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LETTER xvi   AZIZ KHAK AND MIRZA YTJSUF                25

An unpleasant contretemps occurred to me while we
were marching through some very lonely hills. If Mirza
rides as he should, behind me, his mule always falls out
of sight, and he is useless, so lately I have put him in
front. To-day I dropped a glove, and after calling and
whistling to him vainly, got off and picked it up, for I
am reduced to one pair, but attempt after attempt to rget
on again failed, for each time, as I put my hand on the
saddle, Screw nimbly ran backwards, and in spite of my
bad knee I had to lead him for an hour before I was
missed, running a great risk of being robbed by passing
Lurs. When Mirza did come back he left his mule in a
ravine, exposed to robbers, and Aziz Khan was so in-
furiated that he threatened to "cut his throat." Aziz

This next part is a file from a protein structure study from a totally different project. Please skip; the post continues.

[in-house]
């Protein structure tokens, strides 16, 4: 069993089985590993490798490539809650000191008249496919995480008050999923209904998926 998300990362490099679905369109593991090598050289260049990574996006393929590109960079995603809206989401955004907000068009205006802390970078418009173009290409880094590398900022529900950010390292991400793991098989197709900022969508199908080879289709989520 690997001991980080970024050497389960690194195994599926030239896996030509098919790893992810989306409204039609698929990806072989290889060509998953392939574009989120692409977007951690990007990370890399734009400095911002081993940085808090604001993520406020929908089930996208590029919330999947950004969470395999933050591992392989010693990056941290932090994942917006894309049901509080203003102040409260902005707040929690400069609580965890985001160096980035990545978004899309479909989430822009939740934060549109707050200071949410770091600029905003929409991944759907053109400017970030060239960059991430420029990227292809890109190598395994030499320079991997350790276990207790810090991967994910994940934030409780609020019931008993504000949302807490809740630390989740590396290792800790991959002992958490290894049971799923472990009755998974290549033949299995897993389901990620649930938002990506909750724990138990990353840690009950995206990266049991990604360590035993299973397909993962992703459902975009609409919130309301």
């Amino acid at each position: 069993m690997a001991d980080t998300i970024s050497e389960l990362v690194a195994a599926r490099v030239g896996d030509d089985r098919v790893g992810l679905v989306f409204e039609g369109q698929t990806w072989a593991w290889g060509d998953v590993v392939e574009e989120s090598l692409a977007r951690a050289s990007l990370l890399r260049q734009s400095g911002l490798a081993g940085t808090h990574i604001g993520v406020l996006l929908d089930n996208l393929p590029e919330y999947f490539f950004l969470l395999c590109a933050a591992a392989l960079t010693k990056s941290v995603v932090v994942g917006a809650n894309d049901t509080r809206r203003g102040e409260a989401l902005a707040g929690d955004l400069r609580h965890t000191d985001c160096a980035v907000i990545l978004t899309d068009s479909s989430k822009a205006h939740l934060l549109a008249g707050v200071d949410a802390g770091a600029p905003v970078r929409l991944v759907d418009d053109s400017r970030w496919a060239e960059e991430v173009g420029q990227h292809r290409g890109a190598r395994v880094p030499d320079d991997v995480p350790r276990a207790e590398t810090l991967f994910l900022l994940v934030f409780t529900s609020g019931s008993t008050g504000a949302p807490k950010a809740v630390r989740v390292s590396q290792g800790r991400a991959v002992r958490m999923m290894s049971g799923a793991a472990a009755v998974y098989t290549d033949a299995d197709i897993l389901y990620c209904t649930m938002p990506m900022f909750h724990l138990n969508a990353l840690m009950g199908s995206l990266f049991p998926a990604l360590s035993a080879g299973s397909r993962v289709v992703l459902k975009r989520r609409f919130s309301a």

despises him as a " desk-bred " man for his want of " out-
doorishness," and miniics the dreamy, helpless fashion
in which he sits on his mule, but Mirza can never be
provoked into any display of temper or discourtesy.

From Aziz's camp we had a very steep and rugged
descent to this place, Cheshmeh Dima, where we- have
halted for two days. Three streams, the head-waters
of the Zainderud, have their sources in this neighbour
hood, and one of them, the Dima, rises as a powerful
spring under a rock here, collects in a basin, and
then flows away as a full-fledged river. The basin or
pool has on one side a rocky hill, with the ruins of a fort
upon it, and on the three others low stone walls of very
rude construction. The Lurs, who soon came about us,
say that the ruined fort was the pleasure palace of a great
king who coined money here. The sides of the valley
are dotted with camps. Opposite are the large camp and
white tent of Ohiragh Ali Khan, a chief who has the re-
putation of being specially friendly in his views of England.

The heat yesterday was overpowering, and the crowds
of Bakhtiari visitors and of sick people could hardly be